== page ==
New Mexico State University, USA
M Shaat is a PhD student in the Department of Mechanical and Aerospace Engineering at New Mexico State University under the supervision of Prof. Abdessattar Abdelkefi. He earned his Master of Science in Mechanical Engineering from Zagazig University, Egypt. His main research interests are in the fields of mechanics of nanomaterials, mechanics of micro-/nano-solids, MEMS and NEMS, nanocomposites, and functionally grade materials. He has published more than sixteen papers in international journals, such as International Journal of Mechanical Sciences, Microsystem Technology, and International Journal of Engineering Science. He has served as a reviewer in more than seven international journals.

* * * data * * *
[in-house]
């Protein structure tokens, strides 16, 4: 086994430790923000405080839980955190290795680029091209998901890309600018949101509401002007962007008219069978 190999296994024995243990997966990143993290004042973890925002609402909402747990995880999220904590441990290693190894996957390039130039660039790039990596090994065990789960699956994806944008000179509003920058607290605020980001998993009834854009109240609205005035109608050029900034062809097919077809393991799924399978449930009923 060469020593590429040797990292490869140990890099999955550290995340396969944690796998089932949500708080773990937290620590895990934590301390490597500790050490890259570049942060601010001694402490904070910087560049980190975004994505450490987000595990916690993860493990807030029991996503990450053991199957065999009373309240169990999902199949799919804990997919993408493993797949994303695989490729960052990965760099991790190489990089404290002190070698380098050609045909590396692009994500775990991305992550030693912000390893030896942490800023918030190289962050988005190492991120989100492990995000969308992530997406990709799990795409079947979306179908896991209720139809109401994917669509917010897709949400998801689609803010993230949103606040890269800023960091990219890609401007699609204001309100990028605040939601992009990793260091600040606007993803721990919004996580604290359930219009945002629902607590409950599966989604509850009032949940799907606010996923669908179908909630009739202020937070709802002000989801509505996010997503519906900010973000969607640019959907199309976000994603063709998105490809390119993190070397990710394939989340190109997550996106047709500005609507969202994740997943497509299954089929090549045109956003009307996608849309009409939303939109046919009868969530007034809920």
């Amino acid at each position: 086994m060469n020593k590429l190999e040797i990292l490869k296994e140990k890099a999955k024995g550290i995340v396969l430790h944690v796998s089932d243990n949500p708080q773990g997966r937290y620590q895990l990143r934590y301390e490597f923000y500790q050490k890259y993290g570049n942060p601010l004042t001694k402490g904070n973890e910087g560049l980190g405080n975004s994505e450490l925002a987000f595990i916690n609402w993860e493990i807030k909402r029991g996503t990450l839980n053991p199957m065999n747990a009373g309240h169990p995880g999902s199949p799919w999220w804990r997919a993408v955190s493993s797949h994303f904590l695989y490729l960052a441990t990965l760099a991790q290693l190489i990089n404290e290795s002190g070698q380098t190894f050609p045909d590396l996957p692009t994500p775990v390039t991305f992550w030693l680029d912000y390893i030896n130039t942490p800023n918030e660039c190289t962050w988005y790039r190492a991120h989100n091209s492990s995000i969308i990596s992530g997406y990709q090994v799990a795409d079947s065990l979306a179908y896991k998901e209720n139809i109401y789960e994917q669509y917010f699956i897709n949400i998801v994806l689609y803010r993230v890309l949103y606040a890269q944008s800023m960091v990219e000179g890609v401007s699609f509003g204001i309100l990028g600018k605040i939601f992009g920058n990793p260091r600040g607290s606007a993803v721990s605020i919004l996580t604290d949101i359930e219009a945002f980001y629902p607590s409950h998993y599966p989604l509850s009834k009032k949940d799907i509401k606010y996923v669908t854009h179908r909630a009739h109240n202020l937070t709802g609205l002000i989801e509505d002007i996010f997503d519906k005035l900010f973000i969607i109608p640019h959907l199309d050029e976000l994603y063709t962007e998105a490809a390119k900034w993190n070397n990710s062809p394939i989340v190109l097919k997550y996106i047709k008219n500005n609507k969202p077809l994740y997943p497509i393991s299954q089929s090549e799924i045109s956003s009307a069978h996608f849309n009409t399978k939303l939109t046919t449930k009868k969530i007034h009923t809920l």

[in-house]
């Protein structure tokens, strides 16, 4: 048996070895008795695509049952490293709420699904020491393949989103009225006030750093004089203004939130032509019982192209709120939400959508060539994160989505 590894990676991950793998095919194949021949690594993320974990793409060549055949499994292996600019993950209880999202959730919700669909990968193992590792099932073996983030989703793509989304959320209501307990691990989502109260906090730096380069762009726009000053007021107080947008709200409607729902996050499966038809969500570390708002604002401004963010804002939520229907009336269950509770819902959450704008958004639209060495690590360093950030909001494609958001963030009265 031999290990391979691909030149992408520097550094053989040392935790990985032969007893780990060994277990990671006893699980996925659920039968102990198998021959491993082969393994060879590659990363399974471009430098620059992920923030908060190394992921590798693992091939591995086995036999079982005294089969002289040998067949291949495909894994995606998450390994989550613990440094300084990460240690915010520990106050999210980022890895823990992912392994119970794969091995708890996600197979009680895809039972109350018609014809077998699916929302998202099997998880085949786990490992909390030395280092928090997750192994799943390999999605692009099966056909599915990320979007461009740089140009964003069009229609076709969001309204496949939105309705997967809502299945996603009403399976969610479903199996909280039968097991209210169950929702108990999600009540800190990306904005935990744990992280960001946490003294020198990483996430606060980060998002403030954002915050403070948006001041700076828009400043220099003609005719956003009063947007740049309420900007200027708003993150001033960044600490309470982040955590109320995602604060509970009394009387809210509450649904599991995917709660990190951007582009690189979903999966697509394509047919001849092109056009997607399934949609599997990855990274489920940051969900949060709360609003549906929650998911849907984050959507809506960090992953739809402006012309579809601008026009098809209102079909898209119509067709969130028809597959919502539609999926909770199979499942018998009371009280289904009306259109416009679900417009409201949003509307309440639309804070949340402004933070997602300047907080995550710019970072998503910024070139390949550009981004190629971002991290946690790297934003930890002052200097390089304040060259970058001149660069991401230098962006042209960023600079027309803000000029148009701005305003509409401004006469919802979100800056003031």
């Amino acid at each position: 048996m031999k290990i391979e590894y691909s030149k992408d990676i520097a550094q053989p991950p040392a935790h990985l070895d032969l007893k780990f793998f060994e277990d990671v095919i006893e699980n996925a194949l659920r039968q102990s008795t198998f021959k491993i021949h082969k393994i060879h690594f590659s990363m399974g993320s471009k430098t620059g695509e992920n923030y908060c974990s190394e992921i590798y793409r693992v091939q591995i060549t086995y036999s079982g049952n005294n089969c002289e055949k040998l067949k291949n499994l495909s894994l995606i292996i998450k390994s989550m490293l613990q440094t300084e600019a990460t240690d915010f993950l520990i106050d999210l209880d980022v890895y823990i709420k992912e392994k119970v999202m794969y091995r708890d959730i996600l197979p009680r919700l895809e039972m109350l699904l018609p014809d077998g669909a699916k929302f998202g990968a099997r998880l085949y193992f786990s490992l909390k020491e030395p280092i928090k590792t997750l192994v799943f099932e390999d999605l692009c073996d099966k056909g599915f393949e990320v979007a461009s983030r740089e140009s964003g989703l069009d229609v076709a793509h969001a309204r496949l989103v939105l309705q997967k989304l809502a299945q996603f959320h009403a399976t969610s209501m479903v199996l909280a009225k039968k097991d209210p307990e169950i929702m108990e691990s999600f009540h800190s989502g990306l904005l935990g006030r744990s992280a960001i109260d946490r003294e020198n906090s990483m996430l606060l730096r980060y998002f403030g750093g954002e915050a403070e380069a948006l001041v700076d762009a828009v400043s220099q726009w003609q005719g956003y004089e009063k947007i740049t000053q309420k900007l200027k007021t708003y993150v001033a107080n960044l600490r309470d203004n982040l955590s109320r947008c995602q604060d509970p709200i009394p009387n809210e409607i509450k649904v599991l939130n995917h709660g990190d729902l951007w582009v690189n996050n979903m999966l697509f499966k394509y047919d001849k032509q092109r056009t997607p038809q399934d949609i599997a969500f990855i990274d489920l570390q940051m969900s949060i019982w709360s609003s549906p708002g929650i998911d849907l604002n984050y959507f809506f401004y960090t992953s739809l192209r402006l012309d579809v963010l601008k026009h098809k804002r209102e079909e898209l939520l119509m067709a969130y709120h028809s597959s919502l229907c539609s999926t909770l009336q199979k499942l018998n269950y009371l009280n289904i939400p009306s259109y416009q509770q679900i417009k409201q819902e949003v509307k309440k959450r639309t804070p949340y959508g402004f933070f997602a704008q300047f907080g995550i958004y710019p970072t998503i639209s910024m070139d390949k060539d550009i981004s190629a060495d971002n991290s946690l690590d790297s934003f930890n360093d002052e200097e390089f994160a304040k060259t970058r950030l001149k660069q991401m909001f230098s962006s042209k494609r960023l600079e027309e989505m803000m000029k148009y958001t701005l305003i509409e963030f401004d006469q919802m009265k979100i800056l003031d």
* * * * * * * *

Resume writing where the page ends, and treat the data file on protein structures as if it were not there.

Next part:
Unlike the conventional materials, the properties of nanomaterials are highlighly affected with their material structure. For example, the mechanical properties of nanocrystalline materials are highly affected with the heterogeneity nature of their material structure and the grains size. In addition, the properties of single crystal solids are directly related to their atomic structure and their dispersive behaviors. In this presentation, two approaches are presented to accurately model micro/nano-solids made of nanomaterials. In the first approach, a general nonlocal continuum theory is proposed to model micro-/nano-solids made of single crystalline nanomaterials. This general theory has the merit to model the residuals of the nonlocal fields that may exist inside the crystal structure. Three types of nonlocal fields are discussed and modeled in the context of this general theory. In the first and second types, the interatomic forces are extended over the whole crystal. These forces are electromagnetic forces that produce acoustic and external optical phonons inside the crystal with long-range effects. In the third type, the interatomic forces are only effective within the interatomic distance range. These forces are the main reason behind the nonlocal internal optical phonons of unit cells. To investigate these nonlocal fields inside the crystal structure, the crystal is modeled as a continuum consisting of repeated unit cells and each unit cell is modeled as a deformable micro-body. In the second approach, a nonclassical continuum model is integrated with a size-dependent micromechanical model. The micromechanical model has the merit to estimate the properties of the material considering the grain size effects and accounting for the grain boundaries, the triple junctions, the quadratic nodes, and porosities inside the material structure. Then, one of the nonclassical continuum theories is utilized to model grains as volume elements capturing the discrete nature of their atomic structures.